Rarely does this blog delve into commenting about additions to buildings. Rarely though in St. Louis do building additions come to affect such prominent architectural treasures as the St. Louis Art Museum. While our fair City is blessed with a seemingly never ending plethora of beautiful historic structures from single family homes to highrises, I could probably count on one hand the number of buildings in St. Louis that combine such an amazing site, importance of use, prominence to the public, and of course a spectacular work of architecture as Cass Gilbert's Palace of Fine Art. Before commentary about the current expansion though, we should take a look at the museum's beginnings in Forest Park and an early unexecuted concept for its expansion. Many St. Lousians are familiar with the knowledge that the St. Louis Art Museum was the only permanent building constructed in Forest Parkfor the Louisiana Purchase Exposition, the World's Fair of 1904. All of the other great palaces for the fair were built as temporary buildings constructed of wood and a plaster material known as staff. The buildings were essentially giant stage sets that were dismantled after the fair.
What many may not know, is that during the fair, the Palace of Art was actually composed of three large buildings designed by Cass Gilbert and a small annex. The Sanborn map below shows the Art Museum as we know it as the fireproof structure shown shaded brown as having an area of 60,000 s.f. The photo above from a large book The Official Photographic Views of the Universal Exposition shows the Art Palace complex with the east pavilion in the foreground.
On each side of the main museum building were what have been called temporary pavilions, each with an area of 68,600 square feet (the new expansion will have about 80,000 square feet of new gallery and public amenity space). The puzzling part is that these pavilions were not made of wood and staff, but are shown on the Sanborn map as being constructed of masonry, which seems odd for temporary structures.
A official souvenir postcard depiction of the Art Palace complex shows the panels between the columns of the east and west pavilion buildings as light brown in color, which were probably the same buff colored brick that can still be seen on the clerestory and rear elevation of the main museum building. If the east and west pavilions were always intended to be temporary, it is likely that the columns, cornices and other decorative features were constructed of staff.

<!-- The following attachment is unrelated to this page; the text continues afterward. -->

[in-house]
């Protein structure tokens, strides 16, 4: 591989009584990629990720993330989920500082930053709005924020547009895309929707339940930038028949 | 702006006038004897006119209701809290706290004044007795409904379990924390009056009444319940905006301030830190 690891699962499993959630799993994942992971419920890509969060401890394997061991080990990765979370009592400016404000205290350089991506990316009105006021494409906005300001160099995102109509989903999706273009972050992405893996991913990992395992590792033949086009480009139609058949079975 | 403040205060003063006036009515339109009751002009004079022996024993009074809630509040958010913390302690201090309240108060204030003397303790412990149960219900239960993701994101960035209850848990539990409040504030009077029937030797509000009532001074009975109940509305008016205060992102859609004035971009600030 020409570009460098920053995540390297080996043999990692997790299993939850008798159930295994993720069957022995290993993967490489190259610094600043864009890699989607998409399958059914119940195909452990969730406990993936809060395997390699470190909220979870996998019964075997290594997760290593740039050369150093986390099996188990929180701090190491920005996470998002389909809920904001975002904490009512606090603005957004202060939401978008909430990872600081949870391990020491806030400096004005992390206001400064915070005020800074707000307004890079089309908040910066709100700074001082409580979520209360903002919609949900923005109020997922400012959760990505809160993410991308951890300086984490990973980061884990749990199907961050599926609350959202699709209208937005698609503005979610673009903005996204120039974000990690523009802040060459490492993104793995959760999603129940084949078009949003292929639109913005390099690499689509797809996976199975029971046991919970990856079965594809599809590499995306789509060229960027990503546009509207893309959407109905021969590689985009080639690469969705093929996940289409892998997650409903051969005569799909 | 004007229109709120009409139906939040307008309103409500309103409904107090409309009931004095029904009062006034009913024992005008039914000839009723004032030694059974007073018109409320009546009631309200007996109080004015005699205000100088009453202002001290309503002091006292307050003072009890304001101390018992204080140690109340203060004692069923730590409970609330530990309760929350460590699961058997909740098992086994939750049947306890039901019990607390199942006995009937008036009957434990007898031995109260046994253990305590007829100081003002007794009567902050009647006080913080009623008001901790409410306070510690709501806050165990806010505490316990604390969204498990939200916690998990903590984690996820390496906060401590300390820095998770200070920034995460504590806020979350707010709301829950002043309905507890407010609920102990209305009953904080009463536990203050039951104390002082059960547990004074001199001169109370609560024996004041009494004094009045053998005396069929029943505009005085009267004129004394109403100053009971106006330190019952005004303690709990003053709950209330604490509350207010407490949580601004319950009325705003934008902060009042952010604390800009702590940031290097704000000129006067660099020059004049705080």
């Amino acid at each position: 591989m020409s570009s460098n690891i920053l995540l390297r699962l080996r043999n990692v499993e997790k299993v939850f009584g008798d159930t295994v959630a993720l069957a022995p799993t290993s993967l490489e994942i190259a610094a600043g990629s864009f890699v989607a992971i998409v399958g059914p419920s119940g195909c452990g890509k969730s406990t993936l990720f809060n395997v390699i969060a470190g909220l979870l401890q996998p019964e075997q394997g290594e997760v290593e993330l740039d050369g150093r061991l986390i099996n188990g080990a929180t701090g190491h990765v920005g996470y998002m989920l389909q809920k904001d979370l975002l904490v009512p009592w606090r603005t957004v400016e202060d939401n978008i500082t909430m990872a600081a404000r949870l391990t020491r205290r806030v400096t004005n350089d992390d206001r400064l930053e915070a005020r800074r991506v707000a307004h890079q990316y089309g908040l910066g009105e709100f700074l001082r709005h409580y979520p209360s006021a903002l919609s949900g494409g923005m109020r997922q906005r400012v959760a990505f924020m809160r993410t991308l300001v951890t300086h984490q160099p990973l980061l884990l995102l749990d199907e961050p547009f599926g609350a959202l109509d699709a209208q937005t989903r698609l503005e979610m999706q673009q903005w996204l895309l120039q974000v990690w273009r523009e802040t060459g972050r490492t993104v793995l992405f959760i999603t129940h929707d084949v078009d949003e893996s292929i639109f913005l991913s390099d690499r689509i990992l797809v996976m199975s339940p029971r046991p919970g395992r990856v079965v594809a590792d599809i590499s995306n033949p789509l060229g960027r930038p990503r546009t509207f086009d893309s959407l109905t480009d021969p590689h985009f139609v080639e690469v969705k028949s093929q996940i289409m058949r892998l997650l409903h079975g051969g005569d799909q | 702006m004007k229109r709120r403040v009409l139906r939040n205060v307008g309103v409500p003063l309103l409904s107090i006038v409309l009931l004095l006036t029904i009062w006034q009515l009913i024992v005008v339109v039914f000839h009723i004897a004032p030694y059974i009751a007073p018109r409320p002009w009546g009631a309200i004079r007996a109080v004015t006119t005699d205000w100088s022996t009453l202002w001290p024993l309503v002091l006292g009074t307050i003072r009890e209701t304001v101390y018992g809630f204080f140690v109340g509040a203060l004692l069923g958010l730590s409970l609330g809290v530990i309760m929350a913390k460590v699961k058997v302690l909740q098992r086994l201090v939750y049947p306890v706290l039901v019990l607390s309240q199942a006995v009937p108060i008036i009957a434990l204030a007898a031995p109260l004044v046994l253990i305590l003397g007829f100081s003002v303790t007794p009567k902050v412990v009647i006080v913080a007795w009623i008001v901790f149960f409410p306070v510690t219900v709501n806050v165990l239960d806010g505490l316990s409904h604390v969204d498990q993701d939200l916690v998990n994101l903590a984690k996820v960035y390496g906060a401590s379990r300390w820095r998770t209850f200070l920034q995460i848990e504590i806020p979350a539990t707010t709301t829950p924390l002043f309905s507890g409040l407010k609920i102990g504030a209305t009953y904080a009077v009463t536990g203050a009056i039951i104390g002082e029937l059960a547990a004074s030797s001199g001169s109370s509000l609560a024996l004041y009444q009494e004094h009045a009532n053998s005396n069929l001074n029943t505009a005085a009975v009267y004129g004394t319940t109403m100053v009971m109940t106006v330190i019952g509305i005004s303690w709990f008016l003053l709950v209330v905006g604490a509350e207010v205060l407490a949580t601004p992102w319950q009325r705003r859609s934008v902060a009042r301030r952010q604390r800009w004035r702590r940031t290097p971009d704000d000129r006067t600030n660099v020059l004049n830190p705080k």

The south elevation of the St. Louis Art Museum just prior to construction of the new addition.
In 1915 the trustees of the City Art Museum commissioned Cass Gilbert to design an expansion of the museum. Gilbert responded with a massive scheme completed the following year, which would have been about eight times the area of the original structure. The sculpture hall would have been lengthened to the south and culminating in a large dome at the center of the complex. To get an idea of the scale of the concept, in the rendering of the north elevation above the ends original museum align with two large fountains in the grand basin and the new wings, each the length of the entire original building extend to the east and west.
In the plan above, the corner rooms of the original building are joined by narrow galleries to the new central spine containing two additional large sculpture halls forming what appear to be two square courtyards, but are labeled atriums. The expansion designed to be constructed in phases for which Cass outlined construction costs in February 1917. The total estimated cost, which was broken down into 15 potential phases, was just under $8 million. The estimated cost was for the building components only. In true City Beautiful style, the expansion scheme site plan is also nothing less than grand with a series of linear pools and symmetrical tree lined allees extending to a traffic circle with a monument on Lindell Boulevard. The Jefferson Memorial of the present day Missouri History Museum, which had been constructed in 1913, is just left of the traffic circle. The site plan was heavily influenced by remains of the site plan for the World's Fair, which also extended along this axis with the fair entrance on Lindell.
In 1917 Harland Bartholomew and the City Plan Commission published Problems of St. Louis, which outlined issues associated with the City's growth and necessary future improvements. Among topics of transit, streets, distribution of park space, curing "housing evils", the need for a large expansion of the City Art Museum did not show up as a priority.
Vanishing STL was created to illustrate the continuing loss of irreplaceable architecture from landmark buildings to ordinary homes due to demolition, abandonment and neglect. Often I write about structures threatened with demolition to bring awareness of the situation and promote preservation as an alternative. All photos are by Paul Hohmann unless noted otherwise.